More Stuff I Learned From Dinah ~ Being a Student of Husbands & Sons and Getting Out of the Way

I grew up in a household where the mother was in charge. Generations of gritty, strong women pepper the history of my family tree.  My mom wasn’t the type of girl to rely on a man to take care of her. She took care of herself, and was appalled by women that did not. I suppose it was the time she spent learning early on that she was the only person who would not disappoint her, desert her, or break her heart. She was an on again, off again single mother…but even when she was married, she was in charge. She was a tiny, beautiful, 100 pound spitfire of determination, grit, and class. Even when she wore her denim bib overalls and flannel shirt covered in glue to the factory job where she made paint rollers, she had class and the kind of beauty that draws admiration. My first memory of wondering if I would be like her someday is when I was about 7 and she was maybe 25. We were swinging on the swings, and I stretched my legs as far as I could, trying to match her pace. Her thin legs were tan and smooth, and stretched gracefully out further than my little legs. I remember thinking that she was grown up and I wanted to be like her someday. Twenty-five…that seemed to be the perfect age. That was the age of grown up. And my mother was awesome. (More thoughts on that in a later, yet-to-be-written post!)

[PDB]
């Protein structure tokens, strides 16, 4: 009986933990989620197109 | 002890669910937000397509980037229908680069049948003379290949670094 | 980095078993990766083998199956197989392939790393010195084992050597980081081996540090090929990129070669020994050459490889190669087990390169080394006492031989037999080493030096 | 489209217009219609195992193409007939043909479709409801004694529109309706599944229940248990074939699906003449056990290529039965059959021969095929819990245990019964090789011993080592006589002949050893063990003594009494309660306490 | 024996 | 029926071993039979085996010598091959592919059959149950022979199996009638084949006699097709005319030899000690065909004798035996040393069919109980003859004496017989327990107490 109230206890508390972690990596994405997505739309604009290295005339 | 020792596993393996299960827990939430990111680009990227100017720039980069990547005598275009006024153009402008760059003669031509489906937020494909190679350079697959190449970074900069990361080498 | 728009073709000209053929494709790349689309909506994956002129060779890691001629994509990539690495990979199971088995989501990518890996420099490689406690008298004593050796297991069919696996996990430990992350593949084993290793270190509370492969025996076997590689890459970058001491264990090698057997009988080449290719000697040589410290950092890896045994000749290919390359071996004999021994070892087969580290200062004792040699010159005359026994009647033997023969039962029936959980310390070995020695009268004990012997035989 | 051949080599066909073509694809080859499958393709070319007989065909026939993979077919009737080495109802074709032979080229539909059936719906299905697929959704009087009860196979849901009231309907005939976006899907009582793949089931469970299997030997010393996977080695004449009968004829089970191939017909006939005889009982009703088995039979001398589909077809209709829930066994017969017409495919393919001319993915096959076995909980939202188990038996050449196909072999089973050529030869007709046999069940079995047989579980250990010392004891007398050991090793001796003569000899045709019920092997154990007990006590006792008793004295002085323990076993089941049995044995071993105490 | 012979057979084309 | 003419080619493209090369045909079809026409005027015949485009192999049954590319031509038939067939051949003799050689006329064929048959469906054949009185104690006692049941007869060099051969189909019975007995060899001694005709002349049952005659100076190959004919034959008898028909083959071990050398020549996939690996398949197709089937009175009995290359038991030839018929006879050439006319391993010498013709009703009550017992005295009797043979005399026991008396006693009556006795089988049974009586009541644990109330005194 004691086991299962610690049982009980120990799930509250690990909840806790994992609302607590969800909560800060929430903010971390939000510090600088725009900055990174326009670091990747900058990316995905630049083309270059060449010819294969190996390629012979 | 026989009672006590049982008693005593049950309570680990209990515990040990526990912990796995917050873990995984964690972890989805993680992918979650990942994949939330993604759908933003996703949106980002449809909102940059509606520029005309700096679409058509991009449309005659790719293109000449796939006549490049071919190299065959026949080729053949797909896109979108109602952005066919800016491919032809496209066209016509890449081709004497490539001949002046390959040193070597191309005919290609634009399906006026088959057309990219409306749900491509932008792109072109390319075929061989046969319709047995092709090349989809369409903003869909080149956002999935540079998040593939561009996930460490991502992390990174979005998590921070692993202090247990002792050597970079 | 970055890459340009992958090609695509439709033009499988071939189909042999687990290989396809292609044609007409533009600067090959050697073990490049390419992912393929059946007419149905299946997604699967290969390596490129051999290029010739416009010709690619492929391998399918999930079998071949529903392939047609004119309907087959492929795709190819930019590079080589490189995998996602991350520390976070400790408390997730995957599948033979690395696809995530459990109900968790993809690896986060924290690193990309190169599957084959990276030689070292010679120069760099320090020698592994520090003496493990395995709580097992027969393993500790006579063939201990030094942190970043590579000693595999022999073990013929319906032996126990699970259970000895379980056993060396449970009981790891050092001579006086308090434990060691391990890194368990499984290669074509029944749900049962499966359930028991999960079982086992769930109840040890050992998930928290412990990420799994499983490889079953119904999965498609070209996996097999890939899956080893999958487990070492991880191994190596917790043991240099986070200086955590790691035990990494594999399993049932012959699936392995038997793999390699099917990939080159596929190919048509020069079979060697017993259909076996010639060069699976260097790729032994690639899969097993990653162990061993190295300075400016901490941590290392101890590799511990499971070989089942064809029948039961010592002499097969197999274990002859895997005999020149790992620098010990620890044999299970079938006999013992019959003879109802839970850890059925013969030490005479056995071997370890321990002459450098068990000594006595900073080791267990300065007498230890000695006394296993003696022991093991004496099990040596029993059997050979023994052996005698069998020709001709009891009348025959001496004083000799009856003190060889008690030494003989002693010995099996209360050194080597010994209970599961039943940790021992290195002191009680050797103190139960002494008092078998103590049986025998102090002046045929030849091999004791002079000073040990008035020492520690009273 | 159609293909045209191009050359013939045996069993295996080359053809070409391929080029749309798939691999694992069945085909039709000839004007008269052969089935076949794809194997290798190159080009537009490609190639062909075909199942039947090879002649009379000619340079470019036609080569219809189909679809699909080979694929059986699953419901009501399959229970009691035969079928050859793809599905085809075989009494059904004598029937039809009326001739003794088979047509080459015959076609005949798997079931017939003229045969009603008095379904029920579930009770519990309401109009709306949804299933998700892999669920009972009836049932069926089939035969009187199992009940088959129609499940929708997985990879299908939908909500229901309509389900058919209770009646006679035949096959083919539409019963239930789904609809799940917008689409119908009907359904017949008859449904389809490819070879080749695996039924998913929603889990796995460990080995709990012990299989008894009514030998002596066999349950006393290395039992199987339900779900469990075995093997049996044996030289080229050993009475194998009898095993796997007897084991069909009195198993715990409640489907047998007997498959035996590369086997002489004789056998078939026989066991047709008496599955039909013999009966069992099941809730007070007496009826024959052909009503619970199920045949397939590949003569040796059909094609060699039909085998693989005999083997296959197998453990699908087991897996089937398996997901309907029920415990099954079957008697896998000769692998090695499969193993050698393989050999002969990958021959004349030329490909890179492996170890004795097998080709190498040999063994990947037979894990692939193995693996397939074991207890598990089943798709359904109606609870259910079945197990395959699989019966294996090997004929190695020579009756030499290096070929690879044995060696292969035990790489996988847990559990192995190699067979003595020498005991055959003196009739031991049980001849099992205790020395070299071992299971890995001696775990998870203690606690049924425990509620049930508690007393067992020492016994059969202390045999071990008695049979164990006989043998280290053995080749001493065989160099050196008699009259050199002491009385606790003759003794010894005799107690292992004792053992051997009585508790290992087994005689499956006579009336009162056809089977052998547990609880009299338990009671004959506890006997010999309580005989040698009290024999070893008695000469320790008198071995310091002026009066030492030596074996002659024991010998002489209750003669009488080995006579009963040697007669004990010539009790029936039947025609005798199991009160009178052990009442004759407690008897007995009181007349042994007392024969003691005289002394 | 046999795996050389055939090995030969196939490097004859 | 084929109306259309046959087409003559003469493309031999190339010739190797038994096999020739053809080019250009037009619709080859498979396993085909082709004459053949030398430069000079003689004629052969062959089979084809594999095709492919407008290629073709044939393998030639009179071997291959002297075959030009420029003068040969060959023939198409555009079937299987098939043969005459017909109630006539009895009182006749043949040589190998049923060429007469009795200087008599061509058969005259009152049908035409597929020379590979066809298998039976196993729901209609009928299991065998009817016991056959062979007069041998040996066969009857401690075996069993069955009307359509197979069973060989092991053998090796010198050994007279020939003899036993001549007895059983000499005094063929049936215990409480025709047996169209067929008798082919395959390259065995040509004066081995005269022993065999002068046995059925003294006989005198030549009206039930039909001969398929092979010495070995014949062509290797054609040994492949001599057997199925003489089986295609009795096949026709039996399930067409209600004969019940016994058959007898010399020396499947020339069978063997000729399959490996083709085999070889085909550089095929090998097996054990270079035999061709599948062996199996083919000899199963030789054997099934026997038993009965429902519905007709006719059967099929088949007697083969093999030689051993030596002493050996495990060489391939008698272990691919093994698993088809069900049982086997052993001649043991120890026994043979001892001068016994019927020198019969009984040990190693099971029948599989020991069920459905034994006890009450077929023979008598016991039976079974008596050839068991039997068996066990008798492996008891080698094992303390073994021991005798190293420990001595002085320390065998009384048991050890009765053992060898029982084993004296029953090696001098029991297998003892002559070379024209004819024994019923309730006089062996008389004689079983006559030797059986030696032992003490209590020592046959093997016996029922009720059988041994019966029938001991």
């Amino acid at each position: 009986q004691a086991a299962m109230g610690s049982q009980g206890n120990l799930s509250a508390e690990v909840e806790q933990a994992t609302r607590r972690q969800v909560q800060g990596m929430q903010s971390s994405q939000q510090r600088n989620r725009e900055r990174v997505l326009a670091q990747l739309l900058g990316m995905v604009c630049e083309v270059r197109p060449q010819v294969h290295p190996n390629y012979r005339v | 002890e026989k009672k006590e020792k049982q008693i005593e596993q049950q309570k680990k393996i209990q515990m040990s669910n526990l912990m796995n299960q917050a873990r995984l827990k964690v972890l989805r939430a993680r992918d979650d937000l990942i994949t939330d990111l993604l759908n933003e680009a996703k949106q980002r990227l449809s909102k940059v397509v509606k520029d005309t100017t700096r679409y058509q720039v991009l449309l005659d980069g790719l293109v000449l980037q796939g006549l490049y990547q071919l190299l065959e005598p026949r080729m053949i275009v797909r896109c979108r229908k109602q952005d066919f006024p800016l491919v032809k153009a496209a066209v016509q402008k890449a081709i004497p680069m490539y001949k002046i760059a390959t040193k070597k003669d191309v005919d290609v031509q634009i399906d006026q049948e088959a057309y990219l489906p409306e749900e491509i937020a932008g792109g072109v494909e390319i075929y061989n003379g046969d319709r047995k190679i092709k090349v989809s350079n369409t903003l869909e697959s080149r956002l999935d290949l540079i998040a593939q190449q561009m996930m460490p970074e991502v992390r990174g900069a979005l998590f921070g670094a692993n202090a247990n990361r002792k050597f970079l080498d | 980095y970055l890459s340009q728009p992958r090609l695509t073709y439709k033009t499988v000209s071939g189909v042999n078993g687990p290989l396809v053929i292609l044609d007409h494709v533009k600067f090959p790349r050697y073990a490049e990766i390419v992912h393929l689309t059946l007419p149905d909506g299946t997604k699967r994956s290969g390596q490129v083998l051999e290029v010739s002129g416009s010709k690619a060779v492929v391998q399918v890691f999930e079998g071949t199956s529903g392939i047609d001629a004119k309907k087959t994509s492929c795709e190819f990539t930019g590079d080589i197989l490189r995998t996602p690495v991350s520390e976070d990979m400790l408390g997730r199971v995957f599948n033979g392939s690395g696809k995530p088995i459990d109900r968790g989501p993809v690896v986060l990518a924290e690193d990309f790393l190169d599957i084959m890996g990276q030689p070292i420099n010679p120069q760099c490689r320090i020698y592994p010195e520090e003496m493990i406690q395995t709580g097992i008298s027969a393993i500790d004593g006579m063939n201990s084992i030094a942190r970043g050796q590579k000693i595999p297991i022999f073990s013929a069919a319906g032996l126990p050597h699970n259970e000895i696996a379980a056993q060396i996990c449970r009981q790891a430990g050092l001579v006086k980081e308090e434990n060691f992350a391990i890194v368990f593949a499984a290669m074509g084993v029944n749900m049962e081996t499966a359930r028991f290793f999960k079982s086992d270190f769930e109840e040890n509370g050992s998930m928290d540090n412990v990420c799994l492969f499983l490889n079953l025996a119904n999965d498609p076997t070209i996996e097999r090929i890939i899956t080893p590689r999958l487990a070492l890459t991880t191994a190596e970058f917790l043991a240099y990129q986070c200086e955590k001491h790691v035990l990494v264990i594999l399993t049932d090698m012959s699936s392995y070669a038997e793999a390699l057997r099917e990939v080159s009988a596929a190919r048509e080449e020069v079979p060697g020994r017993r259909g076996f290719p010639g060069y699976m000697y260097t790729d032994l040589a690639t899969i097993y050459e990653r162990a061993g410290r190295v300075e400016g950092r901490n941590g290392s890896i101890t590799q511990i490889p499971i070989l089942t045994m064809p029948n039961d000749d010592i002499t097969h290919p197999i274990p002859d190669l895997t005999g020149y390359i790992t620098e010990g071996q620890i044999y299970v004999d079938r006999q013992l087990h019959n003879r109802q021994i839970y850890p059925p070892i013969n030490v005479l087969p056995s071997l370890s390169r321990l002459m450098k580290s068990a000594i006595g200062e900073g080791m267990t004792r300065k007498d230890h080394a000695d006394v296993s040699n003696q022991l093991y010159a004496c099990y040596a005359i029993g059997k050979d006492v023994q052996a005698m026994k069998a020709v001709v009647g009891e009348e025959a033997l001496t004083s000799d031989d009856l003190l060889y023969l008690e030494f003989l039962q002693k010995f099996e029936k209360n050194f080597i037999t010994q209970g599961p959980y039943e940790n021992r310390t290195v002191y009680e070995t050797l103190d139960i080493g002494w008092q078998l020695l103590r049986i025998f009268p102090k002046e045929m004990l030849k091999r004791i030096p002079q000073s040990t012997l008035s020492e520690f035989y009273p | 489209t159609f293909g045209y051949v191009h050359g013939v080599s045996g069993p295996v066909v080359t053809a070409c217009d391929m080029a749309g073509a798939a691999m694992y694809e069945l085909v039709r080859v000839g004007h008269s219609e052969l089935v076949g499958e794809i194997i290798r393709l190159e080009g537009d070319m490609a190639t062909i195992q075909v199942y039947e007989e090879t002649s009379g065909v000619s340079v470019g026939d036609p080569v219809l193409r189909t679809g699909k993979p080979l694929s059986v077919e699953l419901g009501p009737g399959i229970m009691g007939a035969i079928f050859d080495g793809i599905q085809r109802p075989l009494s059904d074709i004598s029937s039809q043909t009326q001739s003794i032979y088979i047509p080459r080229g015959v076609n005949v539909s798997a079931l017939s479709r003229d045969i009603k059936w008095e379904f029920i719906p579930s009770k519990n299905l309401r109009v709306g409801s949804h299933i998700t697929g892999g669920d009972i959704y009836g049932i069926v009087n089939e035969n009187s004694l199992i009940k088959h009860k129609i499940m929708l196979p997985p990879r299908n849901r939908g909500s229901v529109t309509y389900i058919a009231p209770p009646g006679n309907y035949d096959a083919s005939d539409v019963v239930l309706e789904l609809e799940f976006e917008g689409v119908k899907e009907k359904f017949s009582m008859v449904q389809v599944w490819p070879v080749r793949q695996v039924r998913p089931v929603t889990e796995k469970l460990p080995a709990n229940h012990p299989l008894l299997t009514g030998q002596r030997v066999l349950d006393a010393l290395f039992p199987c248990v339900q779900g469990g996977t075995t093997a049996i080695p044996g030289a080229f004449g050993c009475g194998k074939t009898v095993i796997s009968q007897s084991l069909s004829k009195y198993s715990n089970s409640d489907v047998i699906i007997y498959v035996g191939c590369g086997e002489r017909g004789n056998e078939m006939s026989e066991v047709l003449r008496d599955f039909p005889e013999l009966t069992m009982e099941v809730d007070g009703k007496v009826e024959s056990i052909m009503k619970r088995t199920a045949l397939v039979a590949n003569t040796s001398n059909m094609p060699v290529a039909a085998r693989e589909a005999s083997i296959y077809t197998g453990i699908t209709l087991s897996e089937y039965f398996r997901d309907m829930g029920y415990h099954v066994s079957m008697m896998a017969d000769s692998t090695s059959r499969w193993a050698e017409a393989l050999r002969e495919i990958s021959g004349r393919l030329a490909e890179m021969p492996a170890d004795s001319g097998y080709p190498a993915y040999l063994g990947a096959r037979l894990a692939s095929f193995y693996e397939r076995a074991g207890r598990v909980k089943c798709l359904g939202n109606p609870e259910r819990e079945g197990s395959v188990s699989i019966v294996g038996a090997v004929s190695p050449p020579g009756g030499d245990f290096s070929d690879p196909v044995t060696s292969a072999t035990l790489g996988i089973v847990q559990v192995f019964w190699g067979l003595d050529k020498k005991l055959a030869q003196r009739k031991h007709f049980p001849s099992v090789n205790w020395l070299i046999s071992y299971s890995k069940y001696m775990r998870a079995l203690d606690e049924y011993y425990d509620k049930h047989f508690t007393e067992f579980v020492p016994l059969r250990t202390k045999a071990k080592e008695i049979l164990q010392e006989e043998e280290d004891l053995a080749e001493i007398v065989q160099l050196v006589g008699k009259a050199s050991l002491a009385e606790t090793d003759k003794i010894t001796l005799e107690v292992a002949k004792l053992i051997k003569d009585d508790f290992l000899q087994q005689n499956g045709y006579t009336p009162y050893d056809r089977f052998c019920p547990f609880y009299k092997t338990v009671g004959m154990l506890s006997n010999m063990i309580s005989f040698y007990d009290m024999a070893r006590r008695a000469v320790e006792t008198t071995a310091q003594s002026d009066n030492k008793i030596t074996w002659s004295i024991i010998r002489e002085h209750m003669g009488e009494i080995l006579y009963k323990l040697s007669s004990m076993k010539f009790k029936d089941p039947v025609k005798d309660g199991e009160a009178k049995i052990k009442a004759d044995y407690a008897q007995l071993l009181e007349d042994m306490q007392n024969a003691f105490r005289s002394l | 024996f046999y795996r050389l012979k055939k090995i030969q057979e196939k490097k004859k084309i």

My own initiation into adulthood brought me to a one bedroom apartment, married to an eighteen year old senior in high school, and the mother of a little boy. I didn’t feel grown up or graceful, like my mother on the swing. In fact, I felt anxiety-ridden and unsure. I was never gritty, and my tendency toward softness, girliness, and the fact that I could never hide my tears when anything grazed the surface of my heart always bewildered my mother. The only real toughness I displayed growing up was the fact that I would kill a spider without blinking to protect my baby brother. I would probably do almost anything to protect my baby brother.

It occurs to me that I’m telling a prologue. Dinah would be so annoyed if she were here. This post really isn’t about my mother. Although, I think a little background helps sometimes. Hence the prologue. Oh great…now I’m explaining the prologue!